These themes are already present in Weber, however. Weber argued for a multi-dimensional analysis, through his concepts of 'historical contingency and multiple causation' (144). He spelled out the ambivalences of bureaucratisation as a result. He was against the reified notion of 'society' as a nation state, and took an internationalist if not exactly a global perspective. He developed sociology as a reflexive form of analysis, as the contributions to the sociology of knowledge, apparent in the whole Heidelberg School, reveals. He even has a similar notion of the personality: the idea of a life project, a rational scheme of self-development, is apparent in his work on Protestantism.
Although arguing the case for Weber, Turner suggests that we could do a similar rehabilitation job for Parsons or Simmel.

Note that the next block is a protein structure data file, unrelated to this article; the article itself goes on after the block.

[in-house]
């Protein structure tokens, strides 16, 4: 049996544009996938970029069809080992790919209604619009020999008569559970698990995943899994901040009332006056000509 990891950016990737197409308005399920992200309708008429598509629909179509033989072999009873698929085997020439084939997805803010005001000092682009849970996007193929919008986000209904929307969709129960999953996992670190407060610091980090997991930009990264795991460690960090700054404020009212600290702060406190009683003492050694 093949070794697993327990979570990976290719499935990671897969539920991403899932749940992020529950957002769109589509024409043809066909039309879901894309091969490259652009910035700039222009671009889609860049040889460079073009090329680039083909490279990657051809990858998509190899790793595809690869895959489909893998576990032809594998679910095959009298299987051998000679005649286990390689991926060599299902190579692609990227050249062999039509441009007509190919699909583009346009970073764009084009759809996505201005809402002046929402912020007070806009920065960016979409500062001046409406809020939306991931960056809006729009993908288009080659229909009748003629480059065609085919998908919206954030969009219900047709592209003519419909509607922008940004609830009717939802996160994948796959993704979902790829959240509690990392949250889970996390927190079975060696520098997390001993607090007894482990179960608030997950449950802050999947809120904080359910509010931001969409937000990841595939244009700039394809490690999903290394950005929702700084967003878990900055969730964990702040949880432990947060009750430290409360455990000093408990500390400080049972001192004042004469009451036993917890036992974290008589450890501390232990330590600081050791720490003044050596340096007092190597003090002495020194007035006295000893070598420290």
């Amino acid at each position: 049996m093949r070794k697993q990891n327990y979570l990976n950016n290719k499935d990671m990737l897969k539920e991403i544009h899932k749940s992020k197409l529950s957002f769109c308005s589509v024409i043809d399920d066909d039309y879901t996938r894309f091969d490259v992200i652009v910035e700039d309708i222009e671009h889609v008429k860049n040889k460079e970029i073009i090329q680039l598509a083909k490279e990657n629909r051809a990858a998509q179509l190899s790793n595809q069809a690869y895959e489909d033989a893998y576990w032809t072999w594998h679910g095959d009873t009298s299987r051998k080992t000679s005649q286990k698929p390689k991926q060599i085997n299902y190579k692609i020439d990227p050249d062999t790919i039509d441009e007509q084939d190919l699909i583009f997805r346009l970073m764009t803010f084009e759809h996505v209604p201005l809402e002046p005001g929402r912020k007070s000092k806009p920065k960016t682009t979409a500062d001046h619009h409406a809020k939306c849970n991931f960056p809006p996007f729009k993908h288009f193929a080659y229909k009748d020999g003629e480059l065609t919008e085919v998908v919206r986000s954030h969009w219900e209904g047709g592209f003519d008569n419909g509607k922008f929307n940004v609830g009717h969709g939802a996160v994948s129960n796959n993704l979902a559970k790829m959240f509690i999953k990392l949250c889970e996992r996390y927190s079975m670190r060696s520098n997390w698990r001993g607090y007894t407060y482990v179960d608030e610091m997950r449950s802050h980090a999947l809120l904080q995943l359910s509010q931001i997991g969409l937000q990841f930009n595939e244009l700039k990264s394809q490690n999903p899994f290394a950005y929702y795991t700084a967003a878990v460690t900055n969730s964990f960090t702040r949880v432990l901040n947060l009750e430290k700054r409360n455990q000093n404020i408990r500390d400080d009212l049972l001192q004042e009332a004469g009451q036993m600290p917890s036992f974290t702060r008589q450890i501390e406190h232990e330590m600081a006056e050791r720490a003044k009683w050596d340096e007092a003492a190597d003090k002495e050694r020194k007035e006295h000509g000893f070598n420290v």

Swanson 'Modernity and the Postmodern' (147--51)
For Giddens, modern institutions are still alive and spreading, especially those found in 'capitalism... industrialism... the concentration of societal administration in a national state, and... "apparatuses of surveillance"' (147). Giddens attacks Lyotard especially, as dignifying the common feelings that life is now out of control. There is a disorientation from modernity and the operations of modern institutions, and this has appeared at the personal level as feelings of insecurity, the experiences of trust and risk. Modernity is responsible, though, not postmodernity, and it can be controlled anew, through 'radical engagements... the "ethics of the personal", and "life politics"... [as in movements for]... peace... ecology... the feminist movement... global control... demands for democratic politics' (148 - 9). There are even new social traditions emerging, including new religions. As a result, postmodernity itself is a mere surface feature: Habermas's rebukes have dealt with it.